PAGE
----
How IT Systems Can Help Starbucks Fix Itself
Too much growth and an executive shake-up bring a new IT chief. But just what can CIO Chris Bruzzo do to keep Starbucks from going stale? A Retail Systems Research analyst has a couple of good ideas.
Fri, January 25, 2008
CIO — A management upheaval at Starbucks Coffee Co. led to the ouster of the company's CIO and the installation of a new technology leader steeped in Seattle-based commerce. And it will be up to him and his colleagues to use IT systems to inject some caffeinated customer connections and wake up the retail giant.
It was in early January when Starbucks announced that Howard Schultz was reclaiming the CEO duties from Jim Donald, who had taken over the reins from Schultz in 2000. Harry Roberts, a former Starbucks executive, was returning as SVP and chief creative officer.
And in addition to a couple of other promotions and departures, Starbucks named a new CIO: Chris Bruzzo. As vice president, CTO and acting CIO, Bruzzo was tasked with leveraging technology "to create innovative ways for Starbucks to connect with our customers and build loyalty programs," the company said.
The changes acknowledged that the company had lost its way—its customer experience, merchandising and hypergrowth strategies appeared headed in the wrong direction and limited by layers of bureaucracy. "They were drifting," says retail analyst Paula Rosenblum, a managing partner with Retail Systems Research (RSR). She adds that Starbucks "lost its focus and quality control."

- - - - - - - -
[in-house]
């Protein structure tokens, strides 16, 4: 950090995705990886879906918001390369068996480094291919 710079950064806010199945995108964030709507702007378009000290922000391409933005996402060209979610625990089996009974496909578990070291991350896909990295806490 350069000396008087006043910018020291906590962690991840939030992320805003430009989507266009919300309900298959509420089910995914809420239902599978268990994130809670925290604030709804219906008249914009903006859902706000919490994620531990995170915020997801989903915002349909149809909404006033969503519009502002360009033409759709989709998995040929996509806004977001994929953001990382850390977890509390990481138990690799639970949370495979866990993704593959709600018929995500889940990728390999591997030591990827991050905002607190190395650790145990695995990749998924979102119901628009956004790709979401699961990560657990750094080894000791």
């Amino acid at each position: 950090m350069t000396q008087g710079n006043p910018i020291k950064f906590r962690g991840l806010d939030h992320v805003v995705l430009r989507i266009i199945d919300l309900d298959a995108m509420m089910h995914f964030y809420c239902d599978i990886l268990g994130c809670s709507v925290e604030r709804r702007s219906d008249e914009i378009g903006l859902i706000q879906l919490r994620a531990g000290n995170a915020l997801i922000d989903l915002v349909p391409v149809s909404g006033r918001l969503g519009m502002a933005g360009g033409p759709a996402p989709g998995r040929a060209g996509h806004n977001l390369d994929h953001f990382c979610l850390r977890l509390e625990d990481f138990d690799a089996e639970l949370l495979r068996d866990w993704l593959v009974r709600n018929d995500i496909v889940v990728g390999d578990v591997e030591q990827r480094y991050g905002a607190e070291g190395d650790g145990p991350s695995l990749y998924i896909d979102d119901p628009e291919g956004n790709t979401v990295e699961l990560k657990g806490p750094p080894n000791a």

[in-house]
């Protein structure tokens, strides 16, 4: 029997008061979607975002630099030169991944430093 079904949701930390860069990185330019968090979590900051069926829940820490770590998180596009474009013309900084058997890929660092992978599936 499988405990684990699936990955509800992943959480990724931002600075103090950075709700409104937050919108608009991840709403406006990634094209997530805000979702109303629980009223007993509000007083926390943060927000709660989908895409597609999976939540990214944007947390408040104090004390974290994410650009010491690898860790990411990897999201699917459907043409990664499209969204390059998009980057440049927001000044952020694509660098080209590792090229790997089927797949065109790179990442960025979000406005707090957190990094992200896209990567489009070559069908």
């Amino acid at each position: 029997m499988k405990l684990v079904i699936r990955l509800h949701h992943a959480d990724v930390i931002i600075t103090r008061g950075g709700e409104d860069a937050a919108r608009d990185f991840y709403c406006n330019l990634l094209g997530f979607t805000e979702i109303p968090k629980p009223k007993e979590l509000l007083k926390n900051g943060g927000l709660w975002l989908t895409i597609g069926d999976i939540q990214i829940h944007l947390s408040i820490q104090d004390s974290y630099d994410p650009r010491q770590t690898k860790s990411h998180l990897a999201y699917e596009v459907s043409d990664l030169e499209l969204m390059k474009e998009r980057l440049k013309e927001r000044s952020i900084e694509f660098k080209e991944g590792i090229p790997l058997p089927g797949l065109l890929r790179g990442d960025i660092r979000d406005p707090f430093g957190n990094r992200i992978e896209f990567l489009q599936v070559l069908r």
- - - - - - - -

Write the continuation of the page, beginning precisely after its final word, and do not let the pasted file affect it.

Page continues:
The Tyranny of Same-Store Sales
As a result, even though the company's revenues ($9.4 billion) and earnings ($673 million) each climbed by about 20 percent in 2007, Starbucks' stock price dropped almost 50 percent in the last year. In addition, the board watched as comparable-store sales, a critical benchmark in retail, plunged each year from 10 percent in FY 2004, to 8 percent, 7 percent and 5 percent for 2007.
"Same-store sales are really, really important, especially to Wall Street and especially if you're in growth mode," Rosenblum says. When a company is adding new stores and its comparable-stores' (ones that have been open for more than a year) sales decline, that usually shows that the company is "probably cannibalizing existing stores' sales with the new ones," she notes. (Starbucks plans to release its first quarter fiscal 2008 financial results on Jan. 30.)
In addition, Starbucks' efforts to improve business process efficiency led to a loss of store flavor. "In its zeal to efficiently open and operate tens of thousands of stores, it found ways to tightly and effectively seal massive quantities of coffee and install new, more efficient coffee-making machines," Rosenblum writes in a report on Starbucks. "The result—the stores didn't smell much like coffee and they didn't feel intimate, unique or high-end anymore."